Kate Dolack
October 14, 2013 1:00 pm

I should have ‘knocked on wood’ last week after having an internal Stuart Smalley-esque conversation. You know the type: the self-confidence boosting internal dialogue where, because of ample sunshine or a positive exchange with an old friend, or heck, even loads of caffeine, all seems right with you and the world. These are the life-affirming monologues that confirm you are just where you ought to be: ‘good enough, smart enough and, gosh-darnit, surrounded by people who like you!’

‘I think I could probably do anything now,’ I reassured myself, ‘like trip and fall in front of hundreds of people or have an entire conversation with a poppy seed stuck between my teeth, and totally laugh it off.’ I meant it. I still do.

But was I really being honest with myself? Sure, I could literally fall and bounce back with the best of them, but as I learned two hours later, there were still a few insecurities lurking in the depths. What are they?  I am not a ‘let it roll off my back’ kind of girl. Bullies still scare the living daylights out of me, especially if I become their target. I am probably definitely an unhealthy people pleaser by nature, and when confronted by someone who might be a not-so-nice person, or a normal person having a bad day who then decides to take it out on whomever crosses his or her path, I crumple. Day. Ruined. Anxiety. Overload. And that’s exactly what happened. I walked into the wrong social media ‘path,’ or rather, someone unexpected and angry barged right into mine and left me reeling.

So, needless-to-say, a mere two hours after having that great soul loving conversation, I was on the phone with a friend hoping for a rational answer to the unanswerable question, ‘why are people so hurtful?’ I felt foolish and full of anxiety. Though I might have suggested I thought said person was a real jerk, I hadn’t yet internalized it to the point where I could let their bad attitude reflect poorly on them and not take it as an indication that I was somehow lacking.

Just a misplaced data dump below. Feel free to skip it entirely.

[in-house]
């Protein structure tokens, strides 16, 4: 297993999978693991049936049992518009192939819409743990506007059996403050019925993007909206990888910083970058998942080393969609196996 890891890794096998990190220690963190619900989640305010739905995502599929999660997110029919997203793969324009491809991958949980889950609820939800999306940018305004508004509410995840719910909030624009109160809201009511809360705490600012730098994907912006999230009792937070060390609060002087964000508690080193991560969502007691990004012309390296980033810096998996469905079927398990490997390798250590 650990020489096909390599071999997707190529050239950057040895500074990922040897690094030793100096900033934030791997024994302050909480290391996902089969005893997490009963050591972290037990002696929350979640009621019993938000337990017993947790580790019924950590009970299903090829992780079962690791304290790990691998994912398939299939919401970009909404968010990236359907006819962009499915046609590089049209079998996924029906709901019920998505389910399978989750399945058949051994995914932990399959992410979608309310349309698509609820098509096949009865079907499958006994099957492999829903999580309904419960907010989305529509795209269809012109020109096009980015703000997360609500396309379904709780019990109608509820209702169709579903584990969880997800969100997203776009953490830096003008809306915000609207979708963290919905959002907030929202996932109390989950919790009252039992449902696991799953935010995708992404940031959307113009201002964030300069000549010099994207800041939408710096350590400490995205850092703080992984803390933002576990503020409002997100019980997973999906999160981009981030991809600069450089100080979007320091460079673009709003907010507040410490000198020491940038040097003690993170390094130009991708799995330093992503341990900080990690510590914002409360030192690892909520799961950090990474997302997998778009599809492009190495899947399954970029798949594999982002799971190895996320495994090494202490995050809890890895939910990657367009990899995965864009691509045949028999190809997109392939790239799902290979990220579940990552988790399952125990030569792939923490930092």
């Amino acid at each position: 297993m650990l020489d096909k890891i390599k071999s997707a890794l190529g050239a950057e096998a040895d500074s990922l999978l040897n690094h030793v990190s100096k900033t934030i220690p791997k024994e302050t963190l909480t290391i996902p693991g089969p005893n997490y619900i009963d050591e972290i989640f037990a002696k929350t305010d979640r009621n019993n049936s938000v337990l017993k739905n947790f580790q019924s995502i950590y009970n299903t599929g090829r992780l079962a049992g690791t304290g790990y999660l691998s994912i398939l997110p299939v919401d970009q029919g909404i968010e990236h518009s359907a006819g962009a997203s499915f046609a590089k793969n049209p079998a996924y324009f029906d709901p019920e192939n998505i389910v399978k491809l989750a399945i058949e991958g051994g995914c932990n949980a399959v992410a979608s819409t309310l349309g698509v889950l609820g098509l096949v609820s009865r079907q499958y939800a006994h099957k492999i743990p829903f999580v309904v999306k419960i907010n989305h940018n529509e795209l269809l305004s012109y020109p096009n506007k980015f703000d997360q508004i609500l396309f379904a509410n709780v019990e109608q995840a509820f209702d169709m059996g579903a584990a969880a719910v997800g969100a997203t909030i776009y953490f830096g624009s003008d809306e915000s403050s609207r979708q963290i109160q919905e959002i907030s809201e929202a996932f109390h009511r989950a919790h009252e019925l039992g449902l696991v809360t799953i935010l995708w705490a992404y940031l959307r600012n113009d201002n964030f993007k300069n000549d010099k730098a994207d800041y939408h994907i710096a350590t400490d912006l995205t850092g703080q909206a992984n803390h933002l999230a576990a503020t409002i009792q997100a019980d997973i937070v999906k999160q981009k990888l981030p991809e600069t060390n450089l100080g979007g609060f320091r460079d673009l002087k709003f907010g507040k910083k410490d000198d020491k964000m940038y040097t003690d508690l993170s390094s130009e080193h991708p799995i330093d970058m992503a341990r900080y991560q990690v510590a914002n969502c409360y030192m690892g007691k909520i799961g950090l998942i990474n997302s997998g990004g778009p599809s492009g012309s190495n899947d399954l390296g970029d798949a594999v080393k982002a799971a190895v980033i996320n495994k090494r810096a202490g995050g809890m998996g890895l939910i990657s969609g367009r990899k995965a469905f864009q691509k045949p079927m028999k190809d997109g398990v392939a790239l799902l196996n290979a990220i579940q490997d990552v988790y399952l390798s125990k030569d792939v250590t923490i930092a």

‘In time,’ my friend suggested, ‘the light will shine on these people. We can hope that they will see that light and respond, maybe down the road, with greater kindness to others.’ Our conversation helped recall one of my favorite quotes by Dr. Martin Luther King, Jr., one that I’ve held close this past year as I’ve seen an escalation in angry rhetoric in the news, in social media and among friends: ‘Darkness cannot drive out darkness; only light can do that.  Hate cannot drive out hate; only love can do that.’

In my particular situation, the only way to ‘shine the light’ on negative or hurtful behavior is to not ‘take the bait,’ and instead respond respectfully to their negativity. It might do nothing, but it might just throw them for a loop and make them realize how they sounded. Either way, I knew it would make me feel better.

October is recognized as anti-bullying month, so I’ve picked a very special DIY project for this week: how to design and make your very own light. I’m not kidding when I say that this is a surprisingly simple project, and the sense of accomplishment you will get when you are finished is a definite 10 out of 10 on the satisfaction scale. Not only can you shine a metaphorical light on others, but you can also do so literally. Win-win.